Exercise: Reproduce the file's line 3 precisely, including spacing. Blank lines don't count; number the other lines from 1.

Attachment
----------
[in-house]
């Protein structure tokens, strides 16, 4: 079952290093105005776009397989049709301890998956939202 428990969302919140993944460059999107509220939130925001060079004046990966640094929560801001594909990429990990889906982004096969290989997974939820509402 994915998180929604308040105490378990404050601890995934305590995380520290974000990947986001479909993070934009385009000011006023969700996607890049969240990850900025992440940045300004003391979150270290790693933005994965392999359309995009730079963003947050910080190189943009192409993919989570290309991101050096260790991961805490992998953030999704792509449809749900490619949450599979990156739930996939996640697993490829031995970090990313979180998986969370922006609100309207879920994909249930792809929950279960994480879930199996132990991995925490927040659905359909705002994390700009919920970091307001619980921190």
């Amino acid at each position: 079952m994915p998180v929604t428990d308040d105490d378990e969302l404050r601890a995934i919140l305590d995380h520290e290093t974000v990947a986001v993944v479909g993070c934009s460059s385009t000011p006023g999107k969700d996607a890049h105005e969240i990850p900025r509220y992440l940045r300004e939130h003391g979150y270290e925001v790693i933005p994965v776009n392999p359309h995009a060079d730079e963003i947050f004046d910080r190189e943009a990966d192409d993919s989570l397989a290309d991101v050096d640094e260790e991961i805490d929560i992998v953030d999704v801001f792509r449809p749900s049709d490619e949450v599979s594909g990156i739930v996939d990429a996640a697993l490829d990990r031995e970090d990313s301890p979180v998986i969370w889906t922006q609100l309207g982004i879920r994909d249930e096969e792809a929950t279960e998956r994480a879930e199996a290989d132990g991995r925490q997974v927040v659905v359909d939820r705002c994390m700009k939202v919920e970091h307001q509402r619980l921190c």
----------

């Amino acid at each position: 079952m994915p998180v929604t428990d308040d105490d378990e969302l404050r601890a995934i919140l305590d995380h520290e290093t974000v990947a986001v993944v479909g993070c934009s460059s385009t000011p006023g999107k969700d996607a890049h105005e969240i990850p900025r509220y992440l940045r300004e939130h003391g979150y270290e925001v790693i933005p994965v776009n392999p359309h995009a060079d730079e963003i947050f004046d910080r190189e943009a990966d192409d993919s989570l397989a290309d991101v050096d640094e260790e991961i805490d929560i992998v953030d999704v801001f792509r449809p749900s049709d490619e949450v599979s594909g990156i739930v996939d990429a996640a697993l490829d990990r031995e970090d990313s301890p979180v998986i969370w889906t922006q609100l309207g982004i879920r994909d249930e096969e792809a929950t279960e998956r994480a879930e199996a290989d132990g991995r925490q997974v927040v659905v359909d939820r705002c994390m700009k939202v919920e970091h307001q509402r619980l921190c």